How I Got Married part 1: The Time I Realized I was an Adrenaline-Dating Junkie

dating marriage truth

Here's one thing that happened:

I was about to turn 31 years old. I lived in a white house in the avenues downstairs from a good friend. I was currently "dating/not-dating" a 37 year-old man with two children. For various reasons, I thought our "dating/not-dating" relationship was going somewhere—that it was worth going somewhere. I knew it wasn't necessarily healthy, but I figured all that would change when x, y, and z occurred. In this case, x, y, and z consisted of him moving into his new house, Christmas happening, New Years, etc. He's divorced, I said. He's got two kids. There's just a lot going on for him.

At this same time, I received a small and curiously lovely birthday present in the mail from a guy who'd taken me out in the summer (shortly after the 37 year-old man with two children broke up with me for the first time). This guy took me out a few times, and we had a lot of fun. Unfortunately, I still wanted to be sad about the break-up, and the new guy went back to school far far away.

Anyways, he was still my friend, and he'd sent me a very small, but very kind birthday present.

I had the hideousness to stand in my kitchen and tell my upstairs neighbor about the present, and that while it was beautiful—why did he send it to me? 

I'd just spent ten to fifteen minutes explaining—with rapture—all the glorious reasons why it was worth dating a guy who wasn't telling anyone we were actually going on dates.

My neighbor didn't say anything about the birthday present, or about the dating/not-dating boyfriend situation.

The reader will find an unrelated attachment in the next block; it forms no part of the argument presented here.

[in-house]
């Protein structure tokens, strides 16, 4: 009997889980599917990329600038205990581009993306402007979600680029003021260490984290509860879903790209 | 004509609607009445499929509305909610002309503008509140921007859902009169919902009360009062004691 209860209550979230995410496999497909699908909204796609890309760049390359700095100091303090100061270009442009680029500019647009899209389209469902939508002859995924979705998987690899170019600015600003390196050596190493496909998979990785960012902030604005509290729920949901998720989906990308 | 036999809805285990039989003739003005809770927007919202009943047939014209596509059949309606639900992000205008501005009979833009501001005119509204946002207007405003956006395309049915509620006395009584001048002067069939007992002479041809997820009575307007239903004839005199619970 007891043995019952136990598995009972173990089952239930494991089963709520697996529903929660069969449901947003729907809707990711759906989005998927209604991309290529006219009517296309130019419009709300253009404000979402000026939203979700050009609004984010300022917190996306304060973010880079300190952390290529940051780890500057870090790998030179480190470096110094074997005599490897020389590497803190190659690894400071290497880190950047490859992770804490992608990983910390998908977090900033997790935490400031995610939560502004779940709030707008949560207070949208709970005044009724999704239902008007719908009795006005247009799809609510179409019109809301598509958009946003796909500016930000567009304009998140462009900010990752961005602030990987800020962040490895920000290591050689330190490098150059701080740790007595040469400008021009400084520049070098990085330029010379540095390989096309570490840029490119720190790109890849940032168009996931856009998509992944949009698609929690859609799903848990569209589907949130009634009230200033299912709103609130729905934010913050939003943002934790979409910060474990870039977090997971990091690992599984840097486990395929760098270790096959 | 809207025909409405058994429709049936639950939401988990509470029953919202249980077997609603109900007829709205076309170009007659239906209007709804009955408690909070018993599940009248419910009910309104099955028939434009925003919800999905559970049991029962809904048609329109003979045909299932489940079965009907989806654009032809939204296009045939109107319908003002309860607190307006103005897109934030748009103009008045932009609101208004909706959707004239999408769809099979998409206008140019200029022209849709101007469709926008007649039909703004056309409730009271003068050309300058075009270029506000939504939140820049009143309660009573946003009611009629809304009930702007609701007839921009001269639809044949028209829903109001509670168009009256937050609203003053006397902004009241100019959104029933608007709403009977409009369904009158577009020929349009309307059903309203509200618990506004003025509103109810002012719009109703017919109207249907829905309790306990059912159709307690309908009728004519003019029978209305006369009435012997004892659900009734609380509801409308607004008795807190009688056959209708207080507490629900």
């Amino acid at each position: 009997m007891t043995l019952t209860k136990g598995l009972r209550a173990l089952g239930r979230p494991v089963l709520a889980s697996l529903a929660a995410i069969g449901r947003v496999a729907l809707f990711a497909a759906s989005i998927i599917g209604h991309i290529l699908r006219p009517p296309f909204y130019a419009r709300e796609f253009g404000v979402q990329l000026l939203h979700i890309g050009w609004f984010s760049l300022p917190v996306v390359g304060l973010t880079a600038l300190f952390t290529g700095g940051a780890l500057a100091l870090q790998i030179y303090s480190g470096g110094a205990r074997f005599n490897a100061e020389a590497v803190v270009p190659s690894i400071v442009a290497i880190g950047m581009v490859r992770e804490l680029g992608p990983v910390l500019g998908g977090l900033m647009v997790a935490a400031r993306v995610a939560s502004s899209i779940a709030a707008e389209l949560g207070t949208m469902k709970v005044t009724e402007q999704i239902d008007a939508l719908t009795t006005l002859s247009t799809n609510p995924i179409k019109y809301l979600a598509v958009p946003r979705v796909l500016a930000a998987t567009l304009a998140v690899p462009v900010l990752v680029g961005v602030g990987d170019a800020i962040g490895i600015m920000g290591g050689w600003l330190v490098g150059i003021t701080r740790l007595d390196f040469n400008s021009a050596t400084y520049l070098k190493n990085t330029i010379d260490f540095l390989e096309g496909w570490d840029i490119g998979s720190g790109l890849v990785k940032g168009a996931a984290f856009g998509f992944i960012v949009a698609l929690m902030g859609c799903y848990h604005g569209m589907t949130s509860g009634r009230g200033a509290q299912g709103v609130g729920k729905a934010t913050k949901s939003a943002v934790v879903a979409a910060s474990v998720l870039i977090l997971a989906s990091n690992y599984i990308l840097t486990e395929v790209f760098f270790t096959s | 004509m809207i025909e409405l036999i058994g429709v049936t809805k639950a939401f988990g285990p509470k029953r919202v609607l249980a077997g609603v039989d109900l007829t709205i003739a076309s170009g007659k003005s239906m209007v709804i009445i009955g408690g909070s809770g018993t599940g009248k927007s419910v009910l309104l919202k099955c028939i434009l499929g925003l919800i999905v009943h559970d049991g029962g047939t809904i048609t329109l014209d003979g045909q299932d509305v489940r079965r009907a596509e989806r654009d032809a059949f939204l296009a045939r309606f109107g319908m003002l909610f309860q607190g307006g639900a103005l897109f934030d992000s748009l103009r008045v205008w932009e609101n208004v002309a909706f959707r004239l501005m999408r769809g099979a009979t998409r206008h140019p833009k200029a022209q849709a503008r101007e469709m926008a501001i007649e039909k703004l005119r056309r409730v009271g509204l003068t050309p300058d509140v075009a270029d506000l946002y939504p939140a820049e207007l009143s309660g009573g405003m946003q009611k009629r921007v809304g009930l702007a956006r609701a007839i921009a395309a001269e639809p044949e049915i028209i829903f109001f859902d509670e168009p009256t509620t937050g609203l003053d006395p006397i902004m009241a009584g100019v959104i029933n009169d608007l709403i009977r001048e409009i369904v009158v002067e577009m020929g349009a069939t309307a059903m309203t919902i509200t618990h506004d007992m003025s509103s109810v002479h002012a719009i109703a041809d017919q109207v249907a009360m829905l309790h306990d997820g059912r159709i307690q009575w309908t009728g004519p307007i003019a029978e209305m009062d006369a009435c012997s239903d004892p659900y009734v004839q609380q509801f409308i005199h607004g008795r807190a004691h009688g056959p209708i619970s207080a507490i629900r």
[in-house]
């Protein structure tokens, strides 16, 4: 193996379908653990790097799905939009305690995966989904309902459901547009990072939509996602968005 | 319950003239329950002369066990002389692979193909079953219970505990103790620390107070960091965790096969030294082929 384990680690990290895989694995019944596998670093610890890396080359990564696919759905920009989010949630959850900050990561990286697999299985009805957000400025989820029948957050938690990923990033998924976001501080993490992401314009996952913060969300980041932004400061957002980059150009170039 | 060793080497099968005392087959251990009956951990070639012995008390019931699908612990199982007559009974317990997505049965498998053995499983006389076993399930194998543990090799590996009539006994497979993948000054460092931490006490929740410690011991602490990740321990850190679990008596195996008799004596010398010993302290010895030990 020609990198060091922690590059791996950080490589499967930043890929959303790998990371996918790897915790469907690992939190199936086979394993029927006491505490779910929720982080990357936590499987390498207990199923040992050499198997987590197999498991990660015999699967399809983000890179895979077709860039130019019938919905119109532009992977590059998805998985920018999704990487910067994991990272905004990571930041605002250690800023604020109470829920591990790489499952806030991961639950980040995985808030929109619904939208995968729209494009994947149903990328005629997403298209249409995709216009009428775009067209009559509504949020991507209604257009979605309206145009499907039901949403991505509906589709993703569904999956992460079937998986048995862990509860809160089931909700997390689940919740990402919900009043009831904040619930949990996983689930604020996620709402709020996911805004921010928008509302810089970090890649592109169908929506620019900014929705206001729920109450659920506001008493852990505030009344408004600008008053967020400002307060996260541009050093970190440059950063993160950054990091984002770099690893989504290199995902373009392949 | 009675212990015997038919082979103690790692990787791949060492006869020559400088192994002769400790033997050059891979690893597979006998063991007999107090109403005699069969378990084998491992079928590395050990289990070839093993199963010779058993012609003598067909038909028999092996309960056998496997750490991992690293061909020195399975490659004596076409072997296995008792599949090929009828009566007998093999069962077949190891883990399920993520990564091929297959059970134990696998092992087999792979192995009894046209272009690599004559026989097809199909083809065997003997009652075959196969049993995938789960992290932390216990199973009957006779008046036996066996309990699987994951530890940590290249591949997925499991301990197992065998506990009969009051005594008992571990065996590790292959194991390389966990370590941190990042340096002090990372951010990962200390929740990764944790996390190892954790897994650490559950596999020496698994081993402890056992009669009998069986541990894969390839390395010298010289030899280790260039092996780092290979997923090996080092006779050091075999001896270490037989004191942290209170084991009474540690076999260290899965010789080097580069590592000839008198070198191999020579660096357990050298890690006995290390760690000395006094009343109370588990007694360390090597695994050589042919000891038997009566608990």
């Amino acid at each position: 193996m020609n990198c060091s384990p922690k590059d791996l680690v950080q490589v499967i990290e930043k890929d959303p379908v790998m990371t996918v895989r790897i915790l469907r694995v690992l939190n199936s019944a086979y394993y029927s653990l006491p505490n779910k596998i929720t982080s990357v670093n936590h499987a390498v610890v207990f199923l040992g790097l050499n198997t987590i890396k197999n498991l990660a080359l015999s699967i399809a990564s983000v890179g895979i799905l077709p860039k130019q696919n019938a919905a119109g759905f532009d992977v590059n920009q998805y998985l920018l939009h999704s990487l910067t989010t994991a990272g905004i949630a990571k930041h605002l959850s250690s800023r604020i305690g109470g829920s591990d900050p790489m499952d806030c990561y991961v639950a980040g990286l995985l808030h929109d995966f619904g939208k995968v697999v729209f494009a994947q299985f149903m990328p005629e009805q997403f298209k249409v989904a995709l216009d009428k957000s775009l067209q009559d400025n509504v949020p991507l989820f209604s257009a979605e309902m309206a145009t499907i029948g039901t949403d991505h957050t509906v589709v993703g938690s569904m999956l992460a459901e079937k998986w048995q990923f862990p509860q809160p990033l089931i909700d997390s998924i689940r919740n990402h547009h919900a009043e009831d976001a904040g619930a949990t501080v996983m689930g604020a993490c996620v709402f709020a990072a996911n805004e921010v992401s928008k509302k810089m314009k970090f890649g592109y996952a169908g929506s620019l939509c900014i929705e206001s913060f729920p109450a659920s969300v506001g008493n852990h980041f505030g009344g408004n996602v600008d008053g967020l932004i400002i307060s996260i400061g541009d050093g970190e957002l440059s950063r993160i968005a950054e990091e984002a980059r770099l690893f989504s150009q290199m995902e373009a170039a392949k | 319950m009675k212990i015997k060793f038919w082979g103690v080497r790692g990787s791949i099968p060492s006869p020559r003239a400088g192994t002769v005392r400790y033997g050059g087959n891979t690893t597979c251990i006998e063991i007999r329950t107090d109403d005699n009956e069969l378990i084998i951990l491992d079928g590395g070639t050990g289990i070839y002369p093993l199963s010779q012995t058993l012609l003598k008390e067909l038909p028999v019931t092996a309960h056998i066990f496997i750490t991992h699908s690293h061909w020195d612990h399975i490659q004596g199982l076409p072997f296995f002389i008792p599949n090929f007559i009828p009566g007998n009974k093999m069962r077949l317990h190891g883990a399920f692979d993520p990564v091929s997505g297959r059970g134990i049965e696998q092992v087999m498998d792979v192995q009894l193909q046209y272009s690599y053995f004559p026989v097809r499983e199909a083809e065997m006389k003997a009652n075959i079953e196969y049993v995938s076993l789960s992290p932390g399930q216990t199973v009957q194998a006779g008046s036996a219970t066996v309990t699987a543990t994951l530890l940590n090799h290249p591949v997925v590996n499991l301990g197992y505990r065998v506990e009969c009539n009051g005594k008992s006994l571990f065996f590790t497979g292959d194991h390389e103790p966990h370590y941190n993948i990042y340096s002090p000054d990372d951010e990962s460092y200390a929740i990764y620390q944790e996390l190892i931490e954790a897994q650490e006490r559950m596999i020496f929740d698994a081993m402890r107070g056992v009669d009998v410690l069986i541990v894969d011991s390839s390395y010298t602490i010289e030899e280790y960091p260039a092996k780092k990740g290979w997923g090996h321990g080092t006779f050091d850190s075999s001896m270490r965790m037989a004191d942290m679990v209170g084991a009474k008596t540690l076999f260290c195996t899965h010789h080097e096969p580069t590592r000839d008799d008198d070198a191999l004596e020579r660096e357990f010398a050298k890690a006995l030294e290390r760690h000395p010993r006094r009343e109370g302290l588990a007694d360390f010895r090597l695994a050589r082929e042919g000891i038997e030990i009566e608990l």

He just said, "You don't like guys who are interested in you do you?"

And, then after a short silence he said, "No, it disgusts you when guys are interested in you."

I immediately protested. No way! That's not true.  
I told myself that he often inappropriately psychoanalyzed people.
I reminded myself that he was not a therapist.

But, his words flipped something in my brain.

They uncovered an ugly truth.

I could remember the last time I'd dated a guy who made it easy for me to date him. But, it was a long time ago.

The truth is that I like challenges. This isn't a negative or a positive quality, but there's a part of me that loves the adrenaline in a challenge—the wondering if something is possible, the absolute stubbornness in the face of impossibility. And, while possibly positive for art projects, humanitarian projects, and life goals—adrenaline is just not a healthy way to build a relationship that leads to stability and perpetuates happiness.

Why was I dating a high-maintenance man who was maybe interested in me, but required heavy sacrifices and emotional carefulness only on my side?

I knew I didn't want that in a marriage.

Why was I actively participating in a relationship that fostered it?

These were all good questions, which I immediately pretended didn't exist.

The 37 year-old forgot my birthday. Then, a few weeks later, he broke up with me in a fast-food restaurant.

So, all winter, my neighbor's statement and my resulting questions haunted me.

I wanted to do something different.

Anyone else out there facing ugly truths? How have facing them helped you make positive changes? 


How have people in your life helped you face ugly truths? Why do you think it worked? (because we all know we don't like being bossed around by other people)

Reading List:
Love or Love Addiction? 
Love is Not Enough—Favorite quote: "Why do we tolerate behavior in our romantic relationships that we would never ever, ever tolerate in our friendships?"  
"Ain't Gonna Work" by the Folka Dots


  1. Facing and ugly truth... and changing that behavior are two different things. I have faced an ugly truth, but it is taking so long to change it.

    1. You're right! They are two different things. Sometimes change takes a long long long time. I love the word "practice" for this kind of change. It's less overwhelming. Every day is another shot at it. love you!

  2. Thanks for writing honestly about ugly truths and relationships. I find myself doing this a lot as I play the broken record of "He's not the one for you, stop it!" on repeat. Love your blog!


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